In Virginia, can a defendant in a wrongful death lawsuit testify as to statements made by the decedent at the scene of the car accident?

The below information was written by our personal injury lawyers in Virginia Beach.

Yes. Virginia’s “dead man’s statute” creates an exception to the hearsay rule for statements made by persons incapable of testifying. Click here to learn more about the application of the hearsay rule in Virginia. According to the Virginia Code:

In an action by or against a person who, from any cause, is incapable of testifying, or by or against the committee, trustee, executor, administrator, heir, or other representative of the person so incapable of testifying, no judgment or decree shall be rendered in favor of an adverse or interested party founded on his uncorroborated testimony. In any such action, whether such adverse party testifies or not, all entries, memoranda, and declarations by the party so incapable of testifying made while he was capable, relevant to the matter in issue, may be received as evidence in all proceedings including without limitation those to which a person under a disability is a party. The phrase “from any cause” as used in this section shall not include situations in which the party who is incapable of testifying has rendered himself unable to testify by an intentional self-inflicted injury.

Statements made by a decedent at the scene of a car accident are considered statements of a person incapable of testifying, so a defendant in a wrongful death case can testify as to things said by the decedent at the accident scene. Click here to learn more about wrongful death claims in Virginia. A defendant in a wrongful death lawsuit might want to offer statements made by the decedent, if the decedent made statements at the accident scene that indicate that the decedent was partially responsible for the car accident. In Virginia, a wrongful death claim will fail, if the decedent was contributorily negligent, meaning the decedent committed negligence that proximately contributed to the accident causing the decedent’s death. Click here to learn more about the contributory negligence doctrine in Virginia.

However, the testimony from the above mentioned hypothetical defendant offered into evidence pursuant to the “dead man’s statute” must be corroborated. The Virginia Supreme Court has written that the purpose of the “dead man’s statute” is to prevent “an opportunity for the survivor to prevail by relying on his own unsupported credibility, while his opponent, who alone might have contradicted him, is silenced by death.” Writing on the amount of corroborating evidence required by the “dead man’s statute,” the Virginia Supreme Court has said:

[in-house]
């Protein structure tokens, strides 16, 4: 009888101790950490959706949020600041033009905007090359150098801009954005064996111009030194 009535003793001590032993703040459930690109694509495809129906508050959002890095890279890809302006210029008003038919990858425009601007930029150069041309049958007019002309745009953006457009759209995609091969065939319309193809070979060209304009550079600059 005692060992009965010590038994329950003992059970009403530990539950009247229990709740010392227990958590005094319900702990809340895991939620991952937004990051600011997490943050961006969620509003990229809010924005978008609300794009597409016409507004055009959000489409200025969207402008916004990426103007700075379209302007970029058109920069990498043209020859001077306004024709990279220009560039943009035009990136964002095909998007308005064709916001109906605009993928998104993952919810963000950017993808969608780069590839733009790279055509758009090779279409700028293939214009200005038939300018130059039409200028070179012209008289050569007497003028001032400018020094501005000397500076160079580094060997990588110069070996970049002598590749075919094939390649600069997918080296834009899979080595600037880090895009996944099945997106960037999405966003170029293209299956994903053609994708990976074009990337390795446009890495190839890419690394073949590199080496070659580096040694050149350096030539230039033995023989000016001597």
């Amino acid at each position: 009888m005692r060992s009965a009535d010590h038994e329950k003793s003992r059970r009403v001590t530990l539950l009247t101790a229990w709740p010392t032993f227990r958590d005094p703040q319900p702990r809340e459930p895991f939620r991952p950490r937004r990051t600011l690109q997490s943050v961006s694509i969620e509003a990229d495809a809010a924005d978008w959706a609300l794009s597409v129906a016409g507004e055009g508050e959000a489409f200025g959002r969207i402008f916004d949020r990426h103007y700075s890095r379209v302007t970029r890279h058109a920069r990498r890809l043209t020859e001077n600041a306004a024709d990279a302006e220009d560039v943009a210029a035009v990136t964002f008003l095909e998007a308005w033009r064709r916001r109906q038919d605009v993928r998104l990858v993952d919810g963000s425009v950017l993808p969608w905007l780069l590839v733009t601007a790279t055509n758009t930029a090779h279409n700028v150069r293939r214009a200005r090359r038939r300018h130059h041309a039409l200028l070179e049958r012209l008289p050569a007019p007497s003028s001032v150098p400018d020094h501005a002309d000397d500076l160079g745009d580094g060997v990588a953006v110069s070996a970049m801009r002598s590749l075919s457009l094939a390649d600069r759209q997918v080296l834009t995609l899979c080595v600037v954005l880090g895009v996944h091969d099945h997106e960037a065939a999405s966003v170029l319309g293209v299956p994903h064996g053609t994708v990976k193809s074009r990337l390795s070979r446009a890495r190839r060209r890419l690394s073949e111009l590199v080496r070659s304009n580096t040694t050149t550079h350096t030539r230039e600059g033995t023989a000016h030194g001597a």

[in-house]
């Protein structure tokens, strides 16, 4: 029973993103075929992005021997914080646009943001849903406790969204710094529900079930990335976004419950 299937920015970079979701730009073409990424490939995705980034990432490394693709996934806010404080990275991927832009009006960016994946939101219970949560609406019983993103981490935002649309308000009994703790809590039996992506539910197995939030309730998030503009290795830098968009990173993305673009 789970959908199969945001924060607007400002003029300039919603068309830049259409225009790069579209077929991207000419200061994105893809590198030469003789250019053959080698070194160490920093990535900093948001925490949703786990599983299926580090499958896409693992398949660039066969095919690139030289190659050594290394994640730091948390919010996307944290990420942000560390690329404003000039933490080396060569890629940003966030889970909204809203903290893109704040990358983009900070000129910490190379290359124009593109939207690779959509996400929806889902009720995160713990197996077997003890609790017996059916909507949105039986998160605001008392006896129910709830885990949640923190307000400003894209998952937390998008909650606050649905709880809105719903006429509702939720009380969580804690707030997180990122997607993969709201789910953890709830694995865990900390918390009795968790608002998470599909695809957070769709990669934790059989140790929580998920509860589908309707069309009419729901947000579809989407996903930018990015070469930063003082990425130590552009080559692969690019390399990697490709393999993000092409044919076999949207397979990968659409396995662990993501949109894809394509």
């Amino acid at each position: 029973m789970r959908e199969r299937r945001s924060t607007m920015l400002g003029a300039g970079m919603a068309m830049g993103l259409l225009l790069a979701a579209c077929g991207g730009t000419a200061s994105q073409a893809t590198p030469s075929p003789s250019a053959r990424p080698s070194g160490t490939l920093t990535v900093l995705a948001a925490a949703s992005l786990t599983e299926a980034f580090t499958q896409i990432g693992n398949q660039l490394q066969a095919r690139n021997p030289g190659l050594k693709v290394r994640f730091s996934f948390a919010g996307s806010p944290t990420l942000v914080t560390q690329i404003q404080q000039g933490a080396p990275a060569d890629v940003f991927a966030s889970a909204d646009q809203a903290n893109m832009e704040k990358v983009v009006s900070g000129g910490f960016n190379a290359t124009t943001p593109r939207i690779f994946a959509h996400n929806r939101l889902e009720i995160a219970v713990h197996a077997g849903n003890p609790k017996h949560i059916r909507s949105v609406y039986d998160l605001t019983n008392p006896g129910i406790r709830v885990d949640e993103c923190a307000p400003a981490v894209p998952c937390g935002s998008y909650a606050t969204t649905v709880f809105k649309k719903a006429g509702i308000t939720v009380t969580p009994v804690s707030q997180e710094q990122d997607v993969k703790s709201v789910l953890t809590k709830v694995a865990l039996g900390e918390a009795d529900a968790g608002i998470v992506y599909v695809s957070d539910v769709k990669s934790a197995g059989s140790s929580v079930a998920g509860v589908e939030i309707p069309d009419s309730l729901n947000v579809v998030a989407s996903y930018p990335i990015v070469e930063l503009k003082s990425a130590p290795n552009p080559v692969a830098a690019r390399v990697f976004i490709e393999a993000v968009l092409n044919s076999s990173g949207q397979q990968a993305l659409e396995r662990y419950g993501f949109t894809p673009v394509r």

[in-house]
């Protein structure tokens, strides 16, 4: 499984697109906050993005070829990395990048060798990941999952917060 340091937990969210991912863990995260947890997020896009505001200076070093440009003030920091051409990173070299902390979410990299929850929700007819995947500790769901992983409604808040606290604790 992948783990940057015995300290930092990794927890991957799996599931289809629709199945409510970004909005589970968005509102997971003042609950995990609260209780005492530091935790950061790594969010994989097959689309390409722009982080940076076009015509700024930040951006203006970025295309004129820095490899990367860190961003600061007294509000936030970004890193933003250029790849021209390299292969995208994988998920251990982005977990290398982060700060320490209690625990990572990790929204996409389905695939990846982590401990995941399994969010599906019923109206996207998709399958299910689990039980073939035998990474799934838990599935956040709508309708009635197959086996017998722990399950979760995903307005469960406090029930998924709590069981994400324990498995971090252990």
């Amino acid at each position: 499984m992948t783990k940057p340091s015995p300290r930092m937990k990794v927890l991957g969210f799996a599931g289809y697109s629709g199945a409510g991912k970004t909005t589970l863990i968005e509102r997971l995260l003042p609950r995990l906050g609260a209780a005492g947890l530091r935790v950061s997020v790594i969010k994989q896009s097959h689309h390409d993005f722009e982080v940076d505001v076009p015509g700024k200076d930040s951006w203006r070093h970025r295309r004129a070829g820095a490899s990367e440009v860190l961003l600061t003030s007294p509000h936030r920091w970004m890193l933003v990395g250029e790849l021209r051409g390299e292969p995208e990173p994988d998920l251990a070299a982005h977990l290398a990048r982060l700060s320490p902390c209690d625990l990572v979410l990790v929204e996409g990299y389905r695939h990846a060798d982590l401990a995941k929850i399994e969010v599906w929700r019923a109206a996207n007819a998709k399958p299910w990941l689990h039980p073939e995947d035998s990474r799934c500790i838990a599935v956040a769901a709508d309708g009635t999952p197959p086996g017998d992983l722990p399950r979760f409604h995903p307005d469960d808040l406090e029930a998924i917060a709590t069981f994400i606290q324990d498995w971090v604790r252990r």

It is not necessary that the corroborative evidence be sufficient by itself to support a verdict. “ ‘Confirmation is not necessary for that removes all doubt, while corroboration only gives more strength than was had before.’ ” Id. at 357, 143 S.E.2d at 845 (quoting from Timberlake’s, Adm’r. v. Pugh, 158 Va. at 397, 402, 163 S.E. at 402, 404 (1932)). Corroborating evidence tends to confirm and strengthen the testimony of the witness. It tends to show the probability of its truth. It need not come from other witnesses, but may be furnished by circumstantial evidence. Finally, if the survivor’s testimony is corroborated to some degree, it is unnecessary that it receive corroboration on all material points. Id. 206 Va. at 357, 143 S.E.2d at 845. The corroboration, to be sufficient under the statute, however, must at least tend, “in some degree, of its own strength and independently, to support some essential allegation or issue raised by the pleadings [and] testified to by the [surviving] witness … which allegation or issue, if unsupported, would be fatal to the case.” Burton’s Ex’r. v. Manson, 142 Va. 500, 508, 129 S.E. 356, 359 (1925) (emphasis added).

Questions regarding the admissibility of statements made by a decedent and other exceptions to the hearsay rule are specific to the individual wrongful death case, and we encourage you to contact one of our personal injury lawyers in Virginia Beach.  We can advise the prospective client as to what testimony a witness can give at trial and what testimony will be prohibited on the basis of hearsay or some other rule of evidence. As in all cases, experienced personal injury lawyers can also advise the prospective client as to the value of the wrongful death claim, can guide the prospective client through the process of making a claim with the applicable insurance company or companies, and can represent the prospective client in the litigation of the wrongful death claim, if a wrongful death lawsuit becomes necessary.

Waiting can hurt your case. To find out how our personal injury lawyers in Virginia Beach can help you, please contact us at (757) 486-2700.

Personal injury lawyers in Virginia Beach serving all of Hampton Roads.

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